Minnesota Law Review
mass incarceration, prison reform
In his forthcoming book, The Insidious Momentum of Mass Incarceration, Franklin Zimring argues that the most effective way to end mass incarceration is to target the policy failures that drive it. He focuses in particular on the “prosecutorial free lunch”: prosecutors are county-funded officials who can send as many people as they like to state-funded prisons, which is a classic moral hazard problem. While Zimring is correct to focus on how relatively technocratic issues have posed outsized and underappreciated problems, his analysis suffers from some important shortcomings. In particular, he gives too little attention to the politics that have allowed this policy failure to persist. He thus overstates the ease with which reforms could be passed and understates how quickly they may be subverted. And, flipping the free lunch issue around, he also understates how effective local political change can be in the presence of entrenched state resistance to reform. He thus highlights an important problem but emphasizes fixes that will likely falter while dismissing those with a greater chance of success.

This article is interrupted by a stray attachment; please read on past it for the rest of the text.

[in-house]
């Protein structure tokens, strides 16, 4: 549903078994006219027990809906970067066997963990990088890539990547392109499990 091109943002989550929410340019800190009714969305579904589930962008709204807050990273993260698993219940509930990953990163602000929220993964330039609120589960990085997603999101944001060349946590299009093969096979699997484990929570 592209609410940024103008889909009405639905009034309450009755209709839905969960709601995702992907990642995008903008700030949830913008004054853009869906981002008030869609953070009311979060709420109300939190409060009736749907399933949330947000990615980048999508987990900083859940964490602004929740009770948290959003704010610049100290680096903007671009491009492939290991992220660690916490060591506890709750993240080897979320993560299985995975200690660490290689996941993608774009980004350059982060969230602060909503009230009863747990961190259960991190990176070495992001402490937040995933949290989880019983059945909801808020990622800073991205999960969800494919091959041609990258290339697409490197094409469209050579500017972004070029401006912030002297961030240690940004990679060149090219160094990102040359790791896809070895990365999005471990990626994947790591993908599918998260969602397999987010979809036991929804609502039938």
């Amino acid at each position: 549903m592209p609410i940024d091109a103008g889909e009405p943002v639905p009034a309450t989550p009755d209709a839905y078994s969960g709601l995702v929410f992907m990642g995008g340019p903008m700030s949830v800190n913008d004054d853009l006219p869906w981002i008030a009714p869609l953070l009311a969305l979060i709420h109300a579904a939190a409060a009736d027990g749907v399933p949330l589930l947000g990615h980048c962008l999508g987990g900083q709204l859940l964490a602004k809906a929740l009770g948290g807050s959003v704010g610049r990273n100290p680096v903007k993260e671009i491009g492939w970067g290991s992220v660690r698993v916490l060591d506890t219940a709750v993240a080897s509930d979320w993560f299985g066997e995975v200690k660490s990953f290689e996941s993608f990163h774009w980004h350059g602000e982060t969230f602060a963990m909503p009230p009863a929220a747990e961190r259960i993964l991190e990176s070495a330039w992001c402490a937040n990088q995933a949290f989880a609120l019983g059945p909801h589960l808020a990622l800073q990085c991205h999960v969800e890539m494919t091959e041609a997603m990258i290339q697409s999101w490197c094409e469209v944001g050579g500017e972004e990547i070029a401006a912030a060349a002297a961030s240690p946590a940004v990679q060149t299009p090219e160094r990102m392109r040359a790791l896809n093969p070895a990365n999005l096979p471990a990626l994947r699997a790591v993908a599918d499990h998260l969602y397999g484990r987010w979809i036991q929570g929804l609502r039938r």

John F. Pfaff,
Why the Policy Failures of Mass Incarceration Are Really Political Failures, 104 Minn. L. Rev. 2673
Available at: https://ir.lawnet.fordham.edu/faculty_scholarship/1098